2020 Colorado Ballot Measures
Amendment B Repeals Gallagher Amendment
A Yes vote for Amendment B would repeal the Gallagher Amendment to the Colorado Constitution. The Gallagher Amendment currently requires residential property taxes to equal 45% of the total share of property taxes and nonresidential property taxes to equal 55%, but non-residential property has to stay at 29% of the total collected property tax, so residential property taxes fluctuate. Got it? I know! Super confusing!!
In Colorado, the value of home prices has been going up faster than the value of nonresidential property. That has led the tax assessment rate for homes to drop over time, meaning homeowners often see lower property tax bills after each two-year reassessment cycle.
When the Gallagher Amendment was adopted in 1982, 21% of the value of a home was taxed. The current tax assessment rate for residential property is 7.15%.This has meant mostly a decrease in residential property tax over the years since Gallagher went into effect. That might sound good, but because of that, the state government, counties, municipalities, and many small districts such as local fire departments and libraries are not able to maintain current levels of important services due to ever decreasing revenue levels. Gallagher is bad for Colorado. Finally we have a chance to repeal it.
Amendment C Changes charitable gaming license requirements
Nonprofits must be in existence for five years before they can get a bingo-raffle license. Amendment C could cut that to three years.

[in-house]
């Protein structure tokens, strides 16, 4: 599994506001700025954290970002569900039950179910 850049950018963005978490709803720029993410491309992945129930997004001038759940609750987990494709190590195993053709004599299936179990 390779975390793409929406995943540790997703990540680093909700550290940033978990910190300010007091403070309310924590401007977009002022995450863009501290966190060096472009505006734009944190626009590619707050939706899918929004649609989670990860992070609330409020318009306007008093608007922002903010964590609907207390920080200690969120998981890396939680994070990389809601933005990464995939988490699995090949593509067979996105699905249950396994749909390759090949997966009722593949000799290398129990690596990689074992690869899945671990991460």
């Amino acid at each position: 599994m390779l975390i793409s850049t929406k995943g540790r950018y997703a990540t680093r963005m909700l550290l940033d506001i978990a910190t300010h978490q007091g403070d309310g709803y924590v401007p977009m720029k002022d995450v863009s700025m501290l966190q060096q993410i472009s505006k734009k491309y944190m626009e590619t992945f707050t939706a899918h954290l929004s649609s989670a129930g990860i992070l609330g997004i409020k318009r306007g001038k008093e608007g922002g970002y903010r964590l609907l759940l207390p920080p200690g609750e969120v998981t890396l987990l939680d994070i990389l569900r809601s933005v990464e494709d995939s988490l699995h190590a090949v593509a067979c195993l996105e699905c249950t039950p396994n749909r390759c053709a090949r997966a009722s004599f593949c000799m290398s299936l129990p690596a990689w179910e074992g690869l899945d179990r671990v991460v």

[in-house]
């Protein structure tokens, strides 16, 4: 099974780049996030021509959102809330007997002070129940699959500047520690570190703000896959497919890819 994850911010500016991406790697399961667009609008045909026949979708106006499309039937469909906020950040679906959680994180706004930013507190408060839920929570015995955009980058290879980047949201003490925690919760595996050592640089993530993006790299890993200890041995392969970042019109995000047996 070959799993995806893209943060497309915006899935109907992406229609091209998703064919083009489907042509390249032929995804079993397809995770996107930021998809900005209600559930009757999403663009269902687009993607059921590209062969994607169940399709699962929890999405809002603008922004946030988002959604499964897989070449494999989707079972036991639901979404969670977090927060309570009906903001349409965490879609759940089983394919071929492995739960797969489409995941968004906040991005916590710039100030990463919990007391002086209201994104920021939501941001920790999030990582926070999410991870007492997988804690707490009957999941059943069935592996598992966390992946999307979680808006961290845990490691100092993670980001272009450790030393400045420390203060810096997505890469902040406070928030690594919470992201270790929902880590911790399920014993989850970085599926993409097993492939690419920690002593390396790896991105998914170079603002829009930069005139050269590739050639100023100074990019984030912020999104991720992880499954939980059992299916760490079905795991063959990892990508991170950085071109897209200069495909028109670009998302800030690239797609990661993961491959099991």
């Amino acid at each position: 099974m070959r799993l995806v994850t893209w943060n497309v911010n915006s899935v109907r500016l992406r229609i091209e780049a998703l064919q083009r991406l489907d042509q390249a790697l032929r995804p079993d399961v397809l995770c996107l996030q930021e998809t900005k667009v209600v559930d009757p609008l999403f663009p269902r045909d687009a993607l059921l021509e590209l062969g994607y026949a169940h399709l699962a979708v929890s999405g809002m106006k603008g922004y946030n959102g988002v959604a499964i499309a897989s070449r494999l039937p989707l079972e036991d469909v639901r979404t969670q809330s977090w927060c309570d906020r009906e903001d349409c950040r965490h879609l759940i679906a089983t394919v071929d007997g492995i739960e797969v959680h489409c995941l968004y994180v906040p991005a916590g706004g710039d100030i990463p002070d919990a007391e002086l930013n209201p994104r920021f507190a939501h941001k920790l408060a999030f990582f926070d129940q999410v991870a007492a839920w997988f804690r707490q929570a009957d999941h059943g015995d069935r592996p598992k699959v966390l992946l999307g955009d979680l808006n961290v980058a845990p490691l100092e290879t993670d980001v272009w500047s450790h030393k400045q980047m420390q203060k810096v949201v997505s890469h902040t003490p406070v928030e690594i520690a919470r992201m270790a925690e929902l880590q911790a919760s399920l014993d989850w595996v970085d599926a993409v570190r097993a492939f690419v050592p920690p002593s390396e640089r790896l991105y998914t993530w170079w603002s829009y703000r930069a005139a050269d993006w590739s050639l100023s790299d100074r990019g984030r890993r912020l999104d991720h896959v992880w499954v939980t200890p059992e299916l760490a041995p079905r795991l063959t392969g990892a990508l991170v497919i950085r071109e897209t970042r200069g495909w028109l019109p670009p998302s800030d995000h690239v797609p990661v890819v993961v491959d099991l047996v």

It’s puzzling why this is in our constitution, but it is. Amendment C is the only ballot measure this year that requires more than a simple majority to pass. It requires a 55% Yes vote to pass.
Amendment 76 Only a citizen of the us can vote
Would remove the right of a citizen to participate in voting in a primary if they will turn 18 before the next general election. Let’s continue the practice of allowing young people to get involved in shaping the world that they will inherit! It won’t affect very many people: only those who turn 18 between the primary and the general election on presidential election years.
Amendment 77 Allows specific cities to vote to expand gaming and bet limits
Let the folks in those towns vote to decide if they want betting limits.
No mention is made about the effect of this amendment on Southwest Colorado’s tribal casinos, but past legal interpretations have found any loosening of state law on gaming for the Central City, Black Hawk and Cripple Creek casinos also applies to the tribal casinos.
Proposition EE Increases taxes on tobacco and vaping for education and health
A Yes vote for Proposition EE would raise taxes by up to $294 million annually by imposing a tax on nicotine liquids, e-cigarettes and other vaping products that is equal to the state tax on traditional tobacco products. The tax would be phased in incrementally.
If Colorado imposes taxes for cigarettes, it is fair that similar products also be taxed. The new taxes would fund preschool programs, rural schools, K-12 education, affordable housing, rental assistance, eviction legal assistance, health care programs, general state spending on tobacco education programs.
Proposition 113 Joins National popular Vote Interstate Compact
Gives Colorado the ability to give all its nine electoral votes to the candidate winning the most votes in the US. If Colorado becomes a member of the NPVIC and if the compact goes into effect, Colorado will give all nine of its Electoral College votes to the presidential candidate winning the most votes nationwide (the winner of the national popular vote.) Currently, Colorado’s nine Electoral College votes must go to the presidential candidate receiving the most votes in Colorado.
The compact would go into effect only if states representing 270 Electoral College votes adopt it. Currently, 14 states and Washington, D.C. – 187 Electoral College votes total – have passed legislation to join the compact. We’re getting close! Let’s add Colorado to the tally.